Author + information
- Campbell D Joyner, MD, FRCPCa ()
- Marcus Flather, MB, BS
In a recent issue of JACC, Drs. Khot and Nissen focused on the statistical versus clinical significance of the Clopidogrel in Unstable angina to prevent Recurrent Events (CURE) study in acute coronary syndromes (1). Several of their comments and concerns are appropriate, but we would like to point out a number of inaccuracies in their report.
They suggest that the CURE study (2)used a definition of myocardial infarction (MI) that included patients with only elevated serum troponin levels. In fact, the CURE definition of MI required at least two of the following: ischemic symptoms; elevation of markers (creatine kinase-MB fraction or troponin) to at least twice the upper limit of normal; electrocardiographic changes. This definition is more strict than the recent European Society of Cardiology/American College of Cardiology (ESC/ACC) consensus document (3). Further evidence of a reduction in significant MIs was a 1.2% absolute decline in the rate of subsequent Q-wave infarctions. All MI events were adjudicated.
With respect to bleeding, it was suggested that the definition of minor bleeding was revised between the time of ACC presentation and its publication. In fact, no such change occurred in the definition. The 15.3% rate of minor bleeding reported by the ACC was an error that was corrected in the final report.
Regarding the applicability of the CURE trial to practice in the U.S., the proportion of patients in CURE undergoing cardiac procedures (catheterization [Cath] 44%; percutaneous coronary intervention [PCI] 21%; coronary artery bypass graft surgery [CABG] 16%) is very similar to other recent ACS trials (e.g., PURSUIT [Cath 59%; PCI 24%; CABG 14%]). We agree that clopidogrel should be stopped five days before CABG if at all possible. With respect to the timing of surgery in U.S. practice, more recent data from the TACTICS/TIMI-18 study (5)demonstrate that the average time to cardiac surgery in the invasive arm in the U.S. was 5.5 days. In routine clinical practice outside of a clinical trial, it is likely that the waiting period is longer. Most patients in the U.S. who require surgery can therefore potentially benefit from this medication. In the small percentage of patients who require early surgery for clinical indications, the increased risk from bleeding on clopidogrel is only one of the issues that has to be considered in this high-risk patient group.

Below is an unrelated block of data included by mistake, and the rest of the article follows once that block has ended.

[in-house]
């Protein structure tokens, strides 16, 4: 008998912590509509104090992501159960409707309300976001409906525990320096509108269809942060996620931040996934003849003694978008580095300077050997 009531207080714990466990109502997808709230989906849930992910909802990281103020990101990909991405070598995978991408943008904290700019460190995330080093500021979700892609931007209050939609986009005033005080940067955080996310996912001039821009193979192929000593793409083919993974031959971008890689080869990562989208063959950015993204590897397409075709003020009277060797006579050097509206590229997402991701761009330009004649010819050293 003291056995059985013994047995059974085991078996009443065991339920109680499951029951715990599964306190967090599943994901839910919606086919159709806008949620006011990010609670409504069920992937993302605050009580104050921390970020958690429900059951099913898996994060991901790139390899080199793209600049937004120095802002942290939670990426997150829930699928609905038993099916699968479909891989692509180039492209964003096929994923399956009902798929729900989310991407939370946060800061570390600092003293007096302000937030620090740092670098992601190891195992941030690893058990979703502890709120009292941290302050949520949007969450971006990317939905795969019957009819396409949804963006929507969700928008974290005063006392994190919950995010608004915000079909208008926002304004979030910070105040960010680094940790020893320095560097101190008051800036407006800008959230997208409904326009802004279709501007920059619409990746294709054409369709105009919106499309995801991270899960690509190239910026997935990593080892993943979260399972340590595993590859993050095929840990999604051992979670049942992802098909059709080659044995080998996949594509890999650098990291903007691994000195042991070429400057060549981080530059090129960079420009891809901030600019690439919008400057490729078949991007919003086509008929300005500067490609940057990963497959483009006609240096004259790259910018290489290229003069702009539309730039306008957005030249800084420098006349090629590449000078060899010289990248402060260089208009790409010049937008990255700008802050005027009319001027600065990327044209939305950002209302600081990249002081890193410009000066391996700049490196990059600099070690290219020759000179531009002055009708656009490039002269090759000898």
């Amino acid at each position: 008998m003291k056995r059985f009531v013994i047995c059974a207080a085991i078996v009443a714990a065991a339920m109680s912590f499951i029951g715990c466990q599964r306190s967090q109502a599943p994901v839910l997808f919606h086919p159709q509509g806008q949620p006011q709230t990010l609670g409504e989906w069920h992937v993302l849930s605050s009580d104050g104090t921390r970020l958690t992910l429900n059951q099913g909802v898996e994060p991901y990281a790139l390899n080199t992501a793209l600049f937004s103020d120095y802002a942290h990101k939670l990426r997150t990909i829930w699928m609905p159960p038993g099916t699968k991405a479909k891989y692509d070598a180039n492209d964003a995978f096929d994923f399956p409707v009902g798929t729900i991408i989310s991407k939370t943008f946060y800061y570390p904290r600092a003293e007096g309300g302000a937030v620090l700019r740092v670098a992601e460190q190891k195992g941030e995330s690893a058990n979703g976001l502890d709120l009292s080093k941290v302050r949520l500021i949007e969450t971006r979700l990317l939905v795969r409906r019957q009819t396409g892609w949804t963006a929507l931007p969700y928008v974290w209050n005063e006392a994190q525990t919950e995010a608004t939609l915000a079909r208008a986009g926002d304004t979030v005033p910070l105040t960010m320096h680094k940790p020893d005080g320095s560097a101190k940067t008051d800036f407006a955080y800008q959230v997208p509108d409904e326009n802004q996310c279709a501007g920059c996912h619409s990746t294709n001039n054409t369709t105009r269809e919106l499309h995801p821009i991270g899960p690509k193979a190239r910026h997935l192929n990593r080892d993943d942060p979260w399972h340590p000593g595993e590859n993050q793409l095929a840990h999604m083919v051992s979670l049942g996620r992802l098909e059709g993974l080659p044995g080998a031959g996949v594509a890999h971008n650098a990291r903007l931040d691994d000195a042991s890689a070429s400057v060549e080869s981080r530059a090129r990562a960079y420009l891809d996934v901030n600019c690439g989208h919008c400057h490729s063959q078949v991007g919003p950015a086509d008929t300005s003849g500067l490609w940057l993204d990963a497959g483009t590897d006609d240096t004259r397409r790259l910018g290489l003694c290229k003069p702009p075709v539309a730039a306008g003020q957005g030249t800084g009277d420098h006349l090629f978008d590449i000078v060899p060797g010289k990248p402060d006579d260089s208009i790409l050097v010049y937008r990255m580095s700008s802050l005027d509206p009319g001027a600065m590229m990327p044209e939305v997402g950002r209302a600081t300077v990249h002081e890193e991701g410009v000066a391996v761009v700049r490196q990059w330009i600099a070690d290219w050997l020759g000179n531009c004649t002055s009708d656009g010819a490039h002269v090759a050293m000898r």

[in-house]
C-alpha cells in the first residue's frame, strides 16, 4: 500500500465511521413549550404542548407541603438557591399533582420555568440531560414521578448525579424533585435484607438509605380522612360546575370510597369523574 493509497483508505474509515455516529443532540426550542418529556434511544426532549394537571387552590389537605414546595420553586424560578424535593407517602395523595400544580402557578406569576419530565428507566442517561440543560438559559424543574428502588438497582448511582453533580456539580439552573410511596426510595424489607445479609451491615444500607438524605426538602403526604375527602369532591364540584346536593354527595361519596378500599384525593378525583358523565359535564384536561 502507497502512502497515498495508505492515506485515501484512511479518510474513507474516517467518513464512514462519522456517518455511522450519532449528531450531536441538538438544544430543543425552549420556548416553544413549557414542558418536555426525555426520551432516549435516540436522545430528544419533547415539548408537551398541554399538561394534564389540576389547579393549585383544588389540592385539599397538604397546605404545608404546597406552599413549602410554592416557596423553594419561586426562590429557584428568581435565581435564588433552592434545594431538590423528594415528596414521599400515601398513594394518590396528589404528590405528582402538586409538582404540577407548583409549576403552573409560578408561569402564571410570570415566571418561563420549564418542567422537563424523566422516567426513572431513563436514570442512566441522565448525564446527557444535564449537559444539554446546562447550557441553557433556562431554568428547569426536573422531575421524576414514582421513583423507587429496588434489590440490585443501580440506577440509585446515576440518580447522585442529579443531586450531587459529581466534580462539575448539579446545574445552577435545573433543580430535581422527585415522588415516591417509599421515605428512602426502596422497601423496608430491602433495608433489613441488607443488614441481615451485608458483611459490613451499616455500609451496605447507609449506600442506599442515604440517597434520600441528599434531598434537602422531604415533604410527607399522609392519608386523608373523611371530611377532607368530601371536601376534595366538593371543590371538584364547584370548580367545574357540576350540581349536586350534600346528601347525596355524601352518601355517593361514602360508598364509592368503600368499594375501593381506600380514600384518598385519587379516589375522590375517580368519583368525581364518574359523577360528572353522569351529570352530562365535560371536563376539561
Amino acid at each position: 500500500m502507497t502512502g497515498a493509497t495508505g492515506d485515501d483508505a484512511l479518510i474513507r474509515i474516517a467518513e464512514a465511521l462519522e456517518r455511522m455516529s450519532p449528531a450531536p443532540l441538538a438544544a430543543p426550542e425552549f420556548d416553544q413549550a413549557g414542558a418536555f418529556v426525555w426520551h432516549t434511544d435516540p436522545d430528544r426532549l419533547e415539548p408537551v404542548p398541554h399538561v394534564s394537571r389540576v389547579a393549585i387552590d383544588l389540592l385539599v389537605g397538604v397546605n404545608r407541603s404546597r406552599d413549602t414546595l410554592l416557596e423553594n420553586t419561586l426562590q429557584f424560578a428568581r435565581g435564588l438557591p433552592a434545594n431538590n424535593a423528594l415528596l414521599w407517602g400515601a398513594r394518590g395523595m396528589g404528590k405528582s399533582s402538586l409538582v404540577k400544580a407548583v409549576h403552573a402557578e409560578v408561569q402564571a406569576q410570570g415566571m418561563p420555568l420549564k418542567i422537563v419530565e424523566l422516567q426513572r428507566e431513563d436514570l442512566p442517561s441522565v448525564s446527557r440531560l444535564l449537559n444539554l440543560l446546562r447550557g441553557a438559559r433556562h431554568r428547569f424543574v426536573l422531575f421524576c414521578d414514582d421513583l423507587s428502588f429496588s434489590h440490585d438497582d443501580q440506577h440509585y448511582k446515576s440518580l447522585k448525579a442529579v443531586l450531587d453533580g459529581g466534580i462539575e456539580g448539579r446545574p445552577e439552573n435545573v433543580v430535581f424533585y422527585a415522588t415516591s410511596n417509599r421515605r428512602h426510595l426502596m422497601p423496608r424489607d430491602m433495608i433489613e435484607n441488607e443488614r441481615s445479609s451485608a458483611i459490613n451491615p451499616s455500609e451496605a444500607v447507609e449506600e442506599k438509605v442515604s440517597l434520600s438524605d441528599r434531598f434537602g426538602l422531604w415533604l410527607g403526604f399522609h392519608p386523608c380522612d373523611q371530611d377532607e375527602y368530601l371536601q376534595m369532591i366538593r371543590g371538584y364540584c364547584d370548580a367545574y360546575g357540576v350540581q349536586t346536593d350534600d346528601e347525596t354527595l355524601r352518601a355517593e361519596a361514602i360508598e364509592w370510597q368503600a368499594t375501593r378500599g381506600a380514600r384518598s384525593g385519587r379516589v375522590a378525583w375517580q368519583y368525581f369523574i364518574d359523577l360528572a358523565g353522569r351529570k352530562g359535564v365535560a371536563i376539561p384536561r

With respect to cost-effectiveness of clopidogrel in acute coronary syndromes, data from the CURE study (6)show that the cost per event avoided with clopidogrel in the study is comparable to other cost-effective therapies in cardiovascular disease.
Strategies to prevent major cardiovascular events such as MI, cardiovascular death, and stroke are clinically important. Preventing two events per 100 people for nine months of therapy is comparable to most other treatments in the prevention of cardiovascular events, including aspirin, beta-blockers, angiotensin-converting enzyme inhibitors, and statins in patients following MI (7). Moreover, the cumulative impact of these various strategies add up to a large benefit. Therefore, we believe that CURE is not only statistically significant, but also that the results are clinically relevant and important.
- American College of Cardiology Foundation
- The Joint European Society of Cardiology/American College of Cardiology Committee
- Lamy A.,
- Chrolavicius S.,
- Gafni A.,
- et al.